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Helsinki Turns Square into Culinary Oasis


Cities are places where people come together and the COVID-19 pandemic has created a need for new, safe spaces to enable people to meet. In Helsinki, the city has taken an active role in helping the businesses that have suffered economical losses due to the pandemic and simultaneously animating the city centre.

Helsinki’s main square, the Senate Square, has been transformed into an urban culinary oasis; a vast garden-like terrace area where savours of the city’s ambitious culinary culture can be enjoyed.

“If there’s anything good about the coronavirus, it just might be the fact that we have been forced to rethink our ways of doing things in a new way. Good ideas and an innovative culture of experimenting are now truly welcome,” says Jan Vapaavuori, Mayor of Helsinki.

One of the essential new openings is the new extensive terrace and meeting point created at the city’s main square, the Senate Square. The terrace is located in front of Helsinki’s landmark, the Helsinki Cathedral, and the city hopes it will help revive the city centre that is recovering from the crisis caused by the coronavirus pandemic. New and increasingly vast terrace areas have been opened in different parts of Helsinki as the city has eased the processing of permits to support the businesses recover and regain their actions.


“This summer is a critical time for many entrepreneurs in Helsinki. The Senate Square terrace experiment does not only serve the businesses that will operate in the area but also acts as a refreshing shot for the whole city centre, the entrepreneurs, domestic travel and for the international travel that is slowly starting to resume,” Mayor Jan Vapaavuori says.

The Senate Square restaurateurs were chosen to represent an exclusive and diverse set of high quality Helsinki restaurants. The selection contains, for instance, refreshing breakfasts, summery lunches, pizza, Baltic herring, tapas, fine dining, premium hot dogs, cocktails and craft beers from local microbreweries.

Safety and the area’s cultural and historical values have been at the core of the terrace area planning. The visual image of the area has been inspired by allotment gardens with their cottages and plots. Allotment gardens have been a part of the urban culture in Helsinki for a hundred years. The plots at the Senate Square are separated by circa 200 boxes, which have been planted with different flowers and useful plants. They help form clear paths on the area and guide the safe circulation of the customers. The planting boxes are also used to create a distance between the seating areas in order to respect safety regulations, while keeping the area pleasant at the same.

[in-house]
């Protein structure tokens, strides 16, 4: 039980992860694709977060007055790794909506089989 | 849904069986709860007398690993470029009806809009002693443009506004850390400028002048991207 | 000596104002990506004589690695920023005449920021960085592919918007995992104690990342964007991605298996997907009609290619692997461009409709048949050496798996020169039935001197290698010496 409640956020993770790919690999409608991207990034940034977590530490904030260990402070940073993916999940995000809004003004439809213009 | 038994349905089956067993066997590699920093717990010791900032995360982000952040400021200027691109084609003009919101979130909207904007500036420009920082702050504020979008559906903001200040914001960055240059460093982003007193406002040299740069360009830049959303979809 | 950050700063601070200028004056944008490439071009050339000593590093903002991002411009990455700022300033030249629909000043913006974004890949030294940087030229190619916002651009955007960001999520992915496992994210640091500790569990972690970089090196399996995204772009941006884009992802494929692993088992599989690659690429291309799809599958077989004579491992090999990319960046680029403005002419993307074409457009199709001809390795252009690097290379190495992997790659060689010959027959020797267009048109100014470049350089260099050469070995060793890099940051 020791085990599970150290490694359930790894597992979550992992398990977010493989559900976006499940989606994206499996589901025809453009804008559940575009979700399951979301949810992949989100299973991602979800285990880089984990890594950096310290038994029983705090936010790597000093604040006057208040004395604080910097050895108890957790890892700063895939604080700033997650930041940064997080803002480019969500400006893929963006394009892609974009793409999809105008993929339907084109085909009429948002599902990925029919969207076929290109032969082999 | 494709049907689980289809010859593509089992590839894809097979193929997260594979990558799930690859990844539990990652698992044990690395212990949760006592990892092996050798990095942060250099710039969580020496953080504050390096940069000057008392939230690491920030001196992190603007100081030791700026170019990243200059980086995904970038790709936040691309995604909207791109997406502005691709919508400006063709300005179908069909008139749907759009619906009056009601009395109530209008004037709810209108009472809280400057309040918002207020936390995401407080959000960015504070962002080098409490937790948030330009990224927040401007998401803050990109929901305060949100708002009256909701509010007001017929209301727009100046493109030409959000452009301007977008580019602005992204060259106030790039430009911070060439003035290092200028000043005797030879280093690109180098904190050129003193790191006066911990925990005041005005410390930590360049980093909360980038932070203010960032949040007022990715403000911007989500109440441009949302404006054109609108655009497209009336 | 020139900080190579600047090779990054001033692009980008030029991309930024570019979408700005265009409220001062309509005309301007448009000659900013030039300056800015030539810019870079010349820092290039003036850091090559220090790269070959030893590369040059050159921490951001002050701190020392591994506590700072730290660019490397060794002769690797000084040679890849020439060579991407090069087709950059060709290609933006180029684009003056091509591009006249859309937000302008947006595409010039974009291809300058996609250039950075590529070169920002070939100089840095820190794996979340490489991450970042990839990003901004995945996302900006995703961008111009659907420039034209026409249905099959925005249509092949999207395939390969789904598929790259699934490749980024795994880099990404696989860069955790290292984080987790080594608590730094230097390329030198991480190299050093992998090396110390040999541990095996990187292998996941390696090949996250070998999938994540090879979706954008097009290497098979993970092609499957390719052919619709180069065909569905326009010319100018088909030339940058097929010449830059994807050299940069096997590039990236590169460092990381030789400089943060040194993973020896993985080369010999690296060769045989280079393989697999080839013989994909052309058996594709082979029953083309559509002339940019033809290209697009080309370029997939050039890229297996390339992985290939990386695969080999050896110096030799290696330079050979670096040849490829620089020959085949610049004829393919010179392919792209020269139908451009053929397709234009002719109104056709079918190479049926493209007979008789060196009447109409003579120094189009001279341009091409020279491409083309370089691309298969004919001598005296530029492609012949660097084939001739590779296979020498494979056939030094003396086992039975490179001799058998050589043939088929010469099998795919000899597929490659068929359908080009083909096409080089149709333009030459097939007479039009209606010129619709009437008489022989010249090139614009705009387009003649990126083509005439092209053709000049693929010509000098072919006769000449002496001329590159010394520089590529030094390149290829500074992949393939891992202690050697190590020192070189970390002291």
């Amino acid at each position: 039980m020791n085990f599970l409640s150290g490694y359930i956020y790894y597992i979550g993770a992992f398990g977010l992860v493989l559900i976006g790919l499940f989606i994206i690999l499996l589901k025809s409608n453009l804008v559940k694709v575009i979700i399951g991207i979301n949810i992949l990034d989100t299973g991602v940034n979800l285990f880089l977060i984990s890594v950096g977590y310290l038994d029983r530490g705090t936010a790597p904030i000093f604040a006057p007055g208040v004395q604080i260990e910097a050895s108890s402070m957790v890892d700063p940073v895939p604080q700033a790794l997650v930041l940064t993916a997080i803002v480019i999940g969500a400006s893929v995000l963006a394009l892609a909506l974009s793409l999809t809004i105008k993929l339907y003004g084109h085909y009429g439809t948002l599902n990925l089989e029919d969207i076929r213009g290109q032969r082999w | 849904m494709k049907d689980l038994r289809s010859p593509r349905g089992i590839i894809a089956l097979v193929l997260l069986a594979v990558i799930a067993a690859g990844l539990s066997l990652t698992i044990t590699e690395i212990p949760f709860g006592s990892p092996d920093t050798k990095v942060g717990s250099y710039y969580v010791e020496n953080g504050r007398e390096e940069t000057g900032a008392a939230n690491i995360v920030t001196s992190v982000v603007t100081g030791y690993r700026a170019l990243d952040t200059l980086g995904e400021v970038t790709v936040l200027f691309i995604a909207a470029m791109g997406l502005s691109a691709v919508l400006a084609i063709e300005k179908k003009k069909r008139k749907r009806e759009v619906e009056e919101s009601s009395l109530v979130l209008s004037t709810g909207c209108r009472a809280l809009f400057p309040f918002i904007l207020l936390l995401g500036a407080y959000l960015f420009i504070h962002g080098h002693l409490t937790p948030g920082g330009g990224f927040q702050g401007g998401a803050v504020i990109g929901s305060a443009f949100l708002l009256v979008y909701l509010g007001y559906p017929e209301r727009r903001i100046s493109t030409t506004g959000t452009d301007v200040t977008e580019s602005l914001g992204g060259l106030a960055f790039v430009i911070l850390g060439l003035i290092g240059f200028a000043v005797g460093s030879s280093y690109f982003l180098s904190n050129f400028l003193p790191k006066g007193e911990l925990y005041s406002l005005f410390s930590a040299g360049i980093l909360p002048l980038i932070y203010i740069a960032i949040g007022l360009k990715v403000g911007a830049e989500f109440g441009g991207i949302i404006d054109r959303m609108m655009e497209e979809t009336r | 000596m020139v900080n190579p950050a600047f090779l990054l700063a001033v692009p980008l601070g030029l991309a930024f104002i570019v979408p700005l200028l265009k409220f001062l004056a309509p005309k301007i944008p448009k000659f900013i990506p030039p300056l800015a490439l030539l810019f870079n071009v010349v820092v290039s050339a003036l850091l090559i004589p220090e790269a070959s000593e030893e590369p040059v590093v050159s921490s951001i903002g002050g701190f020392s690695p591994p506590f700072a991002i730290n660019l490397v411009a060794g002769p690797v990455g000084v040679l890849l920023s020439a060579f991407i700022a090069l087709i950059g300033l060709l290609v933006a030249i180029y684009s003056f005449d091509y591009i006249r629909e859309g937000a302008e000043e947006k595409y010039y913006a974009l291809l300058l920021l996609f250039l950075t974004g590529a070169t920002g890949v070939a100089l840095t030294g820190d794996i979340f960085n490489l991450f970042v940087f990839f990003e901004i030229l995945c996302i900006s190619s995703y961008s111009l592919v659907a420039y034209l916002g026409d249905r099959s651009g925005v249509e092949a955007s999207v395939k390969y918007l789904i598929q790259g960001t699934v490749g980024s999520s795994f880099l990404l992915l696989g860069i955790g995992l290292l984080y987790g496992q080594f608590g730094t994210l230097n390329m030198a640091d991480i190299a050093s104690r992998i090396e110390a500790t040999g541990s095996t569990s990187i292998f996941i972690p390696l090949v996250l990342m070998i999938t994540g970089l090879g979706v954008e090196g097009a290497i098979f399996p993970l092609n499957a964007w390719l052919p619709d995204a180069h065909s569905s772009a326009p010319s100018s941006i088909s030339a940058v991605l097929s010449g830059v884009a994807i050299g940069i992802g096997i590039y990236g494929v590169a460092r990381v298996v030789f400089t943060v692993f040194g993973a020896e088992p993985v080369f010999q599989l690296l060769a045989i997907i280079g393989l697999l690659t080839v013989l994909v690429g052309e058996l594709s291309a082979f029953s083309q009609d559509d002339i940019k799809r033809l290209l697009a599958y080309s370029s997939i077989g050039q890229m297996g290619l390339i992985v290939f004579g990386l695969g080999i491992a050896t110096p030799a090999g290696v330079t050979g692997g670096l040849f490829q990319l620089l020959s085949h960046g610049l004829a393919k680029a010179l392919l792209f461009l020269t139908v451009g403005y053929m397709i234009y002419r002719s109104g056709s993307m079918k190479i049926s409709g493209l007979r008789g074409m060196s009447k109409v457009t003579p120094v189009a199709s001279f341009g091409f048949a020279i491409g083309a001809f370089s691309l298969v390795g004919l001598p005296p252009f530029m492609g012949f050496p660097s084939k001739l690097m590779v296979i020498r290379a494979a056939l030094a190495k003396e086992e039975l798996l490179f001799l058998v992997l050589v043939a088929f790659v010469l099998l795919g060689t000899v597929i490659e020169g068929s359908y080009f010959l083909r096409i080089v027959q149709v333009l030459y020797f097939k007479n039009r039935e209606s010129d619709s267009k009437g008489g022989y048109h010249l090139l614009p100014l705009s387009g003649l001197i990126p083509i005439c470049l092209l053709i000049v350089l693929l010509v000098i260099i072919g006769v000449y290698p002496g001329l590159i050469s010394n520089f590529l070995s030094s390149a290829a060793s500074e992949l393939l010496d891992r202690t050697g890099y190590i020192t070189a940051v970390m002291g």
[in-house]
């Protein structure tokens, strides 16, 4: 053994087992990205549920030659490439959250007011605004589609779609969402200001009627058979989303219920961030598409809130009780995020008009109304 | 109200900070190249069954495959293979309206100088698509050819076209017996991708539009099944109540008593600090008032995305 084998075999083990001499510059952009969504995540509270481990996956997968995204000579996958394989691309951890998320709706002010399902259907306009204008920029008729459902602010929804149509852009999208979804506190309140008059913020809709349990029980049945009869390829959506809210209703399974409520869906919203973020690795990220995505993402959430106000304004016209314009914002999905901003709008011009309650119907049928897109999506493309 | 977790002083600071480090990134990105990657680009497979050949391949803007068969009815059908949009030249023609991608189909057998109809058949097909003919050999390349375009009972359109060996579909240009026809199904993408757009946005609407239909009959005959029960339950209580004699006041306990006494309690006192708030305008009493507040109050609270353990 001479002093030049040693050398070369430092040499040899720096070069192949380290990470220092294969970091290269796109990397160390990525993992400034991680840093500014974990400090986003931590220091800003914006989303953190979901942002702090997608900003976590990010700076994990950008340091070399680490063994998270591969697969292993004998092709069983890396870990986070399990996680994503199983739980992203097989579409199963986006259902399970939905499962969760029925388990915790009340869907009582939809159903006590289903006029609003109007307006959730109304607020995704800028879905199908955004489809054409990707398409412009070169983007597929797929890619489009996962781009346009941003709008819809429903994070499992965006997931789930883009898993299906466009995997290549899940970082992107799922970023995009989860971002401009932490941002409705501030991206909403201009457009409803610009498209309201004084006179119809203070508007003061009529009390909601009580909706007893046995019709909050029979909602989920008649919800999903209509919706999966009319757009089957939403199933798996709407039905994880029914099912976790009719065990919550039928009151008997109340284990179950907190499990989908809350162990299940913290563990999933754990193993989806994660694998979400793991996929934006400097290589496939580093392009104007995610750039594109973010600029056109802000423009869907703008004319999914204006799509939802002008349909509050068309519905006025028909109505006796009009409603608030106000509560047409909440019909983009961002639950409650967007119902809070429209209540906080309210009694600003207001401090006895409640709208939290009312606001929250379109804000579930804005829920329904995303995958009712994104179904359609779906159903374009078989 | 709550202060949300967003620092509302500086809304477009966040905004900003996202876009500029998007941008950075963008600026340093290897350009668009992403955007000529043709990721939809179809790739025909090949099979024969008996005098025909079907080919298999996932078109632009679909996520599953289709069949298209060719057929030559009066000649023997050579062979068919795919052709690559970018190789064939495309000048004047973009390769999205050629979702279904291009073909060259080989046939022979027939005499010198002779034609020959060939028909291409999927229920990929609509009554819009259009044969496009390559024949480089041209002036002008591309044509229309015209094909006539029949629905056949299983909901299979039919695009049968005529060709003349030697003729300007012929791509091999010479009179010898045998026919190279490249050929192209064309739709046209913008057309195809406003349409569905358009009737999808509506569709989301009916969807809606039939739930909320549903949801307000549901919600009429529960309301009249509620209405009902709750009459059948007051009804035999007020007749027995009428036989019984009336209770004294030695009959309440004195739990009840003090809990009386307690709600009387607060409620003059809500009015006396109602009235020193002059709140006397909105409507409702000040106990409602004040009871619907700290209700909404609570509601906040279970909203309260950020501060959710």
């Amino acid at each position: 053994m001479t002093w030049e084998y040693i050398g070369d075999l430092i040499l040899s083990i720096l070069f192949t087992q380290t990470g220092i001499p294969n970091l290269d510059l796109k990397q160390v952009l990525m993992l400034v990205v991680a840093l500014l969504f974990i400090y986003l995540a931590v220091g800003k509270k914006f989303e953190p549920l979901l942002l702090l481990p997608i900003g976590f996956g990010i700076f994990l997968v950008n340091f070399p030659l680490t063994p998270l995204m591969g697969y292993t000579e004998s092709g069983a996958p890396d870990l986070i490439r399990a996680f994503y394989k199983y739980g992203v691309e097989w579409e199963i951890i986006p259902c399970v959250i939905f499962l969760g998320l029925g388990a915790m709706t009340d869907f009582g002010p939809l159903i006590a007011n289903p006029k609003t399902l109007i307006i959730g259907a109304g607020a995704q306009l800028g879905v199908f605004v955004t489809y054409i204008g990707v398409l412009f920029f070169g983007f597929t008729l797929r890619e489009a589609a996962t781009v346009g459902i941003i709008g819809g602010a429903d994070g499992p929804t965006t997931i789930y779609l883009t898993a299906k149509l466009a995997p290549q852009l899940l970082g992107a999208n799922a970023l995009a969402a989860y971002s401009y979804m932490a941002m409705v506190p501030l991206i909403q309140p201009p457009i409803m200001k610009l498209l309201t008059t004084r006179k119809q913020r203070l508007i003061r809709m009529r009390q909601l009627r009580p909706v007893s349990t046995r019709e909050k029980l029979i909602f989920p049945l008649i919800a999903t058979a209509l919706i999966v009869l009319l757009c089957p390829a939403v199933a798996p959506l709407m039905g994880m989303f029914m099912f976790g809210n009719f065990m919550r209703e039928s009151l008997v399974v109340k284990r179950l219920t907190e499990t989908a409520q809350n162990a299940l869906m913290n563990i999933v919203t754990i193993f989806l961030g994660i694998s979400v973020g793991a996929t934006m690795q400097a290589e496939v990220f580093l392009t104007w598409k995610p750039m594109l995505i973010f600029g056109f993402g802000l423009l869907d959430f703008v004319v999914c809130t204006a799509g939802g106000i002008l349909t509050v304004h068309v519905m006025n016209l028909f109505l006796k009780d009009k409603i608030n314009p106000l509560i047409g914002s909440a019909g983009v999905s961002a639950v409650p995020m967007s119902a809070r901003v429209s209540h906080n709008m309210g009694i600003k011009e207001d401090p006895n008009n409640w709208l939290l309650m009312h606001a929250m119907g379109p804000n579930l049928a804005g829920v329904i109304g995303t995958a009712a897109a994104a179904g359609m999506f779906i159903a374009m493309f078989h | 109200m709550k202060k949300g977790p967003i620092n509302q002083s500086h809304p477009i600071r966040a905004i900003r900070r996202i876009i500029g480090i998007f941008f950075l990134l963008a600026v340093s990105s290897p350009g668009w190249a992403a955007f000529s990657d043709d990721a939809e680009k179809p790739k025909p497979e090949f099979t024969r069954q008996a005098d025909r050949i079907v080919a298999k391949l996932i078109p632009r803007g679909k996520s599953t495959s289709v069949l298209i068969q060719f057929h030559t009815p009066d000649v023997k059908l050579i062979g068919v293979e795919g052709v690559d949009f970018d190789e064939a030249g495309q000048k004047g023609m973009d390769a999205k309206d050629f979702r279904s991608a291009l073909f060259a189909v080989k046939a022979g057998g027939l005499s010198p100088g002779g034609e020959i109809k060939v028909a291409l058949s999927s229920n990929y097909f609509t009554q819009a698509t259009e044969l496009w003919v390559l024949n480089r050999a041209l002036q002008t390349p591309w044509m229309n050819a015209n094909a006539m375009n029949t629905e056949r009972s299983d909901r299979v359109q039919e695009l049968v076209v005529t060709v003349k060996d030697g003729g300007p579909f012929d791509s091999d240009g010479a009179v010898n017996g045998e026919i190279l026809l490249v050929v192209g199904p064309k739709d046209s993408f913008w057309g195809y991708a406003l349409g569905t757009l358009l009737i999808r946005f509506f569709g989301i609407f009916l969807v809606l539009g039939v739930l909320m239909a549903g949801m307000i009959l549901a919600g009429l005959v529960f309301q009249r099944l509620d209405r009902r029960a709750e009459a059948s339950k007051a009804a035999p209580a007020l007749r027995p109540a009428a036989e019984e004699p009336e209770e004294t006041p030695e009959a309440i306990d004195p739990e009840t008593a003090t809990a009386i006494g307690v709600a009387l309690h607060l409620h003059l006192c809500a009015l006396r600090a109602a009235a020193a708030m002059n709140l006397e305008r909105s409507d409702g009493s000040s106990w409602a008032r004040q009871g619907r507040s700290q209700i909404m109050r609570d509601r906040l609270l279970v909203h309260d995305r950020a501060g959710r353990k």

“Helsinki has a fine culinary and restaurant culture and a wonderful tradition of allotment gardens. Senate Square has become a culinary oasis and a showcase of quality restaurants in Helsinki. We believe that those who travel in the future will be looking for local experiences just like this. Even if we may travel less in the future, we want to invest more in it and enjoy local services together with the locals,” states Laura Aalto, CEO of Helsinki Marketing.

Helsinki seeks to actively develop its urban culture and create new interesting urban spaces. Novelties from the recent years, Amos Rex Art Museum and Oodi Central Library, have created new open spaces that have been quickly adopted by the city’s residents. Senate Square is the heart of Helsinki’s historical centre that adapts to many things: on the first of May a virtual concert was organised on the square and this summer it becomes a meeting place with genuine encounters and first-class culinary experiences.

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Mark Bibby Jackson

Mark Bibby Jackson

Before setting up Travel Begins at 40, Mark was the publisher of AsiaLIFE Cambodia and a freelance travel writer. When he is not packing and unpacking his travelling bag, Mark writes novels, including To Cook A Spider and Peppered Justice. He loves walking, eating, tasting beer, isolation and arthouse movies, as well as talking to strangers on planes, buses and trains whenever possible. Most at home when not at home.

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